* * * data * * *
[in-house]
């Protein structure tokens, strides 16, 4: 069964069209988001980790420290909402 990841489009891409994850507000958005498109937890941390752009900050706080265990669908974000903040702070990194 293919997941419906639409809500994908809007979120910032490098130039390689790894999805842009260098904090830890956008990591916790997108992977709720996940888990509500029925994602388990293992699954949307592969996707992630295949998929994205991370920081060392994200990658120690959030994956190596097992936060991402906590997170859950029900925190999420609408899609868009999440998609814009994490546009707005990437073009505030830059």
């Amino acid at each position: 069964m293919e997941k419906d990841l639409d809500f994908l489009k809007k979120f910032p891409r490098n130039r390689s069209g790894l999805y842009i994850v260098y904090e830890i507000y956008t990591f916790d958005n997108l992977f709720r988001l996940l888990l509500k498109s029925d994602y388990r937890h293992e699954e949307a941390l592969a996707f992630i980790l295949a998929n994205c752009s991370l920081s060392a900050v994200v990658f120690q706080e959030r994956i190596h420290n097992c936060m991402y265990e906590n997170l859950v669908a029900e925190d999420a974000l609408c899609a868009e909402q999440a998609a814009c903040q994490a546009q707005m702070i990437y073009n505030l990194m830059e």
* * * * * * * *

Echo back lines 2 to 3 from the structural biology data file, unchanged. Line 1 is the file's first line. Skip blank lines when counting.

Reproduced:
């Protein structure tokens, strides 16, 4: 069964069209988001980790420290909402 990841489009891409994850507000958005498109937890941390752009900050706080265990669908974000903040702070990194 293919997941419906639409809500994908809007979120910032490098130039390689790894999805842009260098904090830890956008990591916790997108992977709720996940888990509500029925994602388990293992699954949307592969996707992630295949998929994205991370920081060392994200990658120690959030994956190596097992936060991402906590997170859950029900925190999420609408899609868009999440998609814009994490546009707005990437073009505030830059």
């Amino acid at each position: 069964m293919e997941k419906d990841l639409d809500f994908l489009k809007k979120f910032p891409r490098n130039r390689s069209g790894l999805y842009i994850v260098y904090e830890i507000y956008t990591f916790d958005n997108l992977f709720r988001l996940l888990l509500k498109s029925d994602y388990r937890h293992e699954e949307a941390l592969a996707f992630i980790l295949a998929n994205c752009s991370l920081s060392a900050v994200v990658f120690q706080e959030r994956i190596h420290n097992c936060m991402y265990e906590n997170l859950v669908a029900e925190d999420a974000l609408c899609a868009e909402q999440a998609a814009c903040q994490a546009q707005m702070i990437y073009n505030l990194m830059e």